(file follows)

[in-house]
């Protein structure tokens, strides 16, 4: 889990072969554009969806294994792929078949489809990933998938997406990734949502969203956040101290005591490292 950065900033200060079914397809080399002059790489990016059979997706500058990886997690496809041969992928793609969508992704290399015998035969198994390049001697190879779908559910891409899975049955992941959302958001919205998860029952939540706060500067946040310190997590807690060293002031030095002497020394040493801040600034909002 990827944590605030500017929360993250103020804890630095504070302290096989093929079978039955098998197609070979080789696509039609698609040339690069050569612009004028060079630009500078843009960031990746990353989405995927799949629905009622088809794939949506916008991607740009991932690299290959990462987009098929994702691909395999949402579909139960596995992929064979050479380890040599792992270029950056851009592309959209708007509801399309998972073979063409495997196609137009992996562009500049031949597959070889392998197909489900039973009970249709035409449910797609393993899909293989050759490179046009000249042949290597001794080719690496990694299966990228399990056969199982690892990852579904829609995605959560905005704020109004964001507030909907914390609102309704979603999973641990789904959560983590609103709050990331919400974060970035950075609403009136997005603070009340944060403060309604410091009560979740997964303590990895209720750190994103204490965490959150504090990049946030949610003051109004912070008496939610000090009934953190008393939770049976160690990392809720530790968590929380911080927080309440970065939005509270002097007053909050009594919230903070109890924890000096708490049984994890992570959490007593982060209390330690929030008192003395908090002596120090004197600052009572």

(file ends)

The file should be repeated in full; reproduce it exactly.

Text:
[in-house]
């Protein structure tokens, strides 16, 4: 889990072969554009969806294994792929078949489809990933998938997406990734949502969203956040101290005591490292 950065900033200060079914397809080399002059790489990016059979997706500058990886997690496809041969992928793609969508992704290399015998035969198994390049001697190879779908559910891409899975049955992941959302958001919205998860029952939540706060500067946040310190997590807690060293002031030095002497020394040493801040600034909002 990827944590605030500017929360993250103020804890630095504070302290096989093929079978039955098998197609070979080789696509039609698609040339690069050569612009004028060079630009500078843009960031990746990353989405995927799949629905009622088809794939949506916008991607740009991932690299290959990462987009098929994702691909395999949402579909139960596995992929064979050479380890040599792992270029950056851009592309959209708007509801399309998972073979063409495997196609137009992996562009500049031949597959070889392998197909489900039973009970249709035409449910797609393993899909293989050759490179046009000249042949290597001794080719690496990694299966990228399990056969199982690892990852579904829609995605959560905005704020109004964001507030909907914390609102309704979603999973641990789904959560983590609103709050990331919400974060970035950075609403009136997005603070009340944060403060309604410091009560979740997964303590990895209720750190994103204490965490959150504090990049946030949610003051109004912070008496939610000090009934953190008393939770049976160690990392809720530790968590929380911080927080309440970065939005509270002097007053909050009594919230903070109890924890000096708490049984994890992570959490007593982060209390330690929030008192003395908090002596120090004197600052009572």